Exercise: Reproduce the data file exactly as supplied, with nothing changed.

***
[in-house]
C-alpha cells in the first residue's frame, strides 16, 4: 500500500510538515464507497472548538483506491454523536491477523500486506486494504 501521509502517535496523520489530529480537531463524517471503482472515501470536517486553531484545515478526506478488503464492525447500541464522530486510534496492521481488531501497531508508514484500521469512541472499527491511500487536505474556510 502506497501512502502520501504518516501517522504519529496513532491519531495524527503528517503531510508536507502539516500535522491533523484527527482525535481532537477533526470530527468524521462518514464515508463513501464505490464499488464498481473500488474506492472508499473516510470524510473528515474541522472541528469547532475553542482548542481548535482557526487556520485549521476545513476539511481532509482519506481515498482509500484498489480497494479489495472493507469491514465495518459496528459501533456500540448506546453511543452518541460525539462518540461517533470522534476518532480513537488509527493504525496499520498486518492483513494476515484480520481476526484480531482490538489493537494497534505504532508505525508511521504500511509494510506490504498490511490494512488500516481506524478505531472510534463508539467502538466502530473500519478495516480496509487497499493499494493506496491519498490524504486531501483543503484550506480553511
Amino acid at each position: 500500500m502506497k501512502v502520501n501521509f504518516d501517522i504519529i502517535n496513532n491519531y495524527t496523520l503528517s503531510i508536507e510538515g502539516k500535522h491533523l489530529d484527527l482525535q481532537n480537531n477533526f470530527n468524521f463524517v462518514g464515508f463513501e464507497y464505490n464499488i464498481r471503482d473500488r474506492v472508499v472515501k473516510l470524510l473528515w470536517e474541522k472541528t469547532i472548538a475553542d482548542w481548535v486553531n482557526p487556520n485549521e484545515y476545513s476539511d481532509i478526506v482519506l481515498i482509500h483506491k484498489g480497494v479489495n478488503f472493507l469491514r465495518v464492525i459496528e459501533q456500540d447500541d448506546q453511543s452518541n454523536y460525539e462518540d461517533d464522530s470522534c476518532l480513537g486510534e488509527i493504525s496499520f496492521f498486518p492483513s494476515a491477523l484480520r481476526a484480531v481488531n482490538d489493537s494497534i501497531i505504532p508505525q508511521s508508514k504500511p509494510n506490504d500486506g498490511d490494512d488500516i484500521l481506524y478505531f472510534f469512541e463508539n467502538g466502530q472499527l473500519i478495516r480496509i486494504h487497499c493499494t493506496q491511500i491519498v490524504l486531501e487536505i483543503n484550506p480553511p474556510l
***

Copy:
[in-house]
C-alpha cells in the first residue's frame, strides 16, 4: 500500500510538515464507497472548538483506491454523536491477523500486506486494504 501521509502517535496523520489530529480537531463524517471503482472515501470536517486553531484545515478526506478488503464492525447500541464522530486510534496492521481488531501497531508508514484500521469512541472499527491511500487536505474556510 502506497501512502502520501504518516501517522504519529496513532491519531495524527503528517503531510508536507502539516500535522491533523484527527482525535481532537477533526470530527468524521462518514464515508463513501464505490464499488464498481473500488474506492472508499473516510470524510473528515474541522472541528469547532475553542482548542481548535482557526487556520485549521476545513476539511481532509482519506481515498482509500484498489480497494479489495472493507469491514465495518459496528459501533456500540448506546453511543452518541460525539462518540461517533470522534476518532480513537488509527493504525496499520498486518492483513494476515484480520481476526484480531482490538489493537494497534505504532508505525508511521504500511509494510506490504498490511490494512488500516481506524478505531472510534463508539467502538466502530473500519478495516480496509487497499493499494493506496491519498490524504486531501483543503484550506480553511
Amino acid at each position: 500500500m502506497k501512502v502520501n501521509f504518516d501517522i504519529i502517535n496513532n491519531y495524527t496523520l503528517s503531510i508536507e510538515g502539516k500535522h491533523l489530529d484527527l482525535q481532537n480537531n477533526f470530527n468524521f463524517v462518514g464515508f463513501e464507497y464505490n464499488i464498481r471503482d473500488r474506492v472508499v472515501k473516510l470524510l473528515w470536517e474541522k472541528t469547532i472548538a475553542d482548542w481548535v486553531n482557526p487556520n485549521e484545515y476545513s476539511d481532509i478526506v482519506l481515498i482509500h483506491k484498489g480497494v479489495n478488503f472493507l469491514r465495518v464492525i459496528e459501533q456500540d447500541d448506546q453511543s452518541n454523536y460525539e462518540d461517533d464522530s470522534c476518532l480513537g486510534e488509527i493504525s496499520f496492521f498486518p492483513s494476515a491477523l484480520r481476526a484480531v481488531n482490538d489493537s494497534i501497531i505504532p508505525q508511521s508508514k504500511p509494510n506490504d500486506g498490511d490494512d488500516i484500521l481506524y478505531f472510534f469512541e463508539n467502538g466502530q472499527l473500519i478495516r480496509i486494504h487497499c493499494t493506496q491511500i491519498v490524504l486531501e487536505i483543503n484550506p480553511p474556510l